Well, I do have one's almost 11 and H is still sleeping soundly; it would be fabulous if he could remain that way until, ohhhh, 7 tomorrow? I'll let you know how that goes...

Friday, September 28, 2007

Farther Down the Road

As a child, we went on a family vacation every summer. After 3rd grade, our car was always the same...a newer model of the Ford Taurus every 4 years or so.

My mom (who does have OCD) and my dad, who probably does as well, but prefers to be called meticulous, planned great vacations for us, always with the destination being a long, long, long way from our home to visit one relative or another.

I am probably one of the most impatient people I know (prior to becoming a knitter) and also didn't tolerate heat very well...until I moved to the East Coast and just had to embrace it. Fortunately, most of our vacations were road trips to the surface of the sun (translation; Phoenix, Arizona). On the way to our destination were always a plethora of natural wonders, such as the Coral Pink Sand Dunes, The Grand Canyon and The Petrified Forest.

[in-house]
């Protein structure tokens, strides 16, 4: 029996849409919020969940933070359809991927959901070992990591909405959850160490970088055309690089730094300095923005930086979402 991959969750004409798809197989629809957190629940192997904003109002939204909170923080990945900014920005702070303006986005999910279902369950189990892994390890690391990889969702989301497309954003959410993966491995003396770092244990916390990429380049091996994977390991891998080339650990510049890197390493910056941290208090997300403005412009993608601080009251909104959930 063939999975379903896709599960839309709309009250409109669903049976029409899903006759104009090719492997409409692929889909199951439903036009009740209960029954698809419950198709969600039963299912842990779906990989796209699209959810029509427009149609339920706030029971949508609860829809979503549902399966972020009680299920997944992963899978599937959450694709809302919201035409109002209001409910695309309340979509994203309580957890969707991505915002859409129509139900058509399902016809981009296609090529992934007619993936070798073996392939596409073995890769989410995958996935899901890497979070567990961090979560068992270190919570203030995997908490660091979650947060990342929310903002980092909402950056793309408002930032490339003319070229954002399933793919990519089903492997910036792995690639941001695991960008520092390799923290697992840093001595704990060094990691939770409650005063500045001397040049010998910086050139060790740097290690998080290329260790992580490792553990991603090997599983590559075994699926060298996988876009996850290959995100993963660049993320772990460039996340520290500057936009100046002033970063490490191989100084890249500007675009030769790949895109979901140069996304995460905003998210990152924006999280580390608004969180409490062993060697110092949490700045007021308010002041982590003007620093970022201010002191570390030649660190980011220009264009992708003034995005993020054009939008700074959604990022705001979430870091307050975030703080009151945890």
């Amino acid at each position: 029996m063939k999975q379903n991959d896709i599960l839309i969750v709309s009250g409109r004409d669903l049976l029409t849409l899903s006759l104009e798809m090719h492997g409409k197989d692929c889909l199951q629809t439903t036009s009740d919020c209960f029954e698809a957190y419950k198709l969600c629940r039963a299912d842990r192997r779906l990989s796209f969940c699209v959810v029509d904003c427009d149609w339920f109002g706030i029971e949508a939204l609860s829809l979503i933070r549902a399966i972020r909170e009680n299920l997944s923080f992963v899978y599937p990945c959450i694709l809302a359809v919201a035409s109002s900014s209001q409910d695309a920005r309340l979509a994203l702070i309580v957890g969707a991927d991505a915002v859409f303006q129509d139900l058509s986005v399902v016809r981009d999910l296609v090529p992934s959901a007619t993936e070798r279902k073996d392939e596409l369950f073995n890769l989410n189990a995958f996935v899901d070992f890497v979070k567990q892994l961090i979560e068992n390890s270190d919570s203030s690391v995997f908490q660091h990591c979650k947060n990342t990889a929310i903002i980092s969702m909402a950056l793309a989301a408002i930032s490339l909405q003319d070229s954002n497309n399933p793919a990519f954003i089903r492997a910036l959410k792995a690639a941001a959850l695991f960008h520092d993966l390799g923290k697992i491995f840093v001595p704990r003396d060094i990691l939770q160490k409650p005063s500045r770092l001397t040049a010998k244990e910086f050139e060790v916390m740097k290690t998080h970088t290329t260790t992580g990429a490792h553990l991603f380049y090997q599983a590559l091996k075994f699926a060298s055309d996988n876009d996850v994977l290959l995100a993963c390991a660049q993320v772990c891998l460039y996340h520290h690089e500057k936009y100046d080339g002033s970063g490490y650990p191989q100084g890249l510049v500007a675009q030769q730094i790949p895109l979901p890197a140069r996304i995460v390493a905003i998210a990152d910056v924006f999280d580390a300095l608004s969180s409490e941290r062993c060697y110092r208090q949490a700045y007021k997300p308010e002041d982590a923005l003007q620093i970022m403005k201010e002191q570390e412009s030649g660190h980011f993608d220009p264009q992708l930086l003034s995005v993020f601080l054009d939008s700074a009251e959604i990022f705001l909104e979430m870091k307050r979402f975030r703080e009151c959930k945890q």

The last thing that I wanted to do as a too-cool-for-school 16 year-old was get out of our air-conditioned car (which finally no longer had 6 family members crammed into it, due to my parent's creative age gap between children) and look at a bunch of chunks of wood that looked like rocks. I said as much to my mother and she, thinking she was punishing me, said "Fine, you just sit in the car and wait for us." Ooookay, I'll wait in the air conditioning while you guys traipse around this place. Man, I'm really sad about that!

One of my most memorable trips, however, was also to Arizona. Every year that we went, we would stop at my aunt's in Salt Lake City, and go to Wild Waters one day and the Zoo the next. I never tired of looking at the elephants and who could pass up a day at the water park?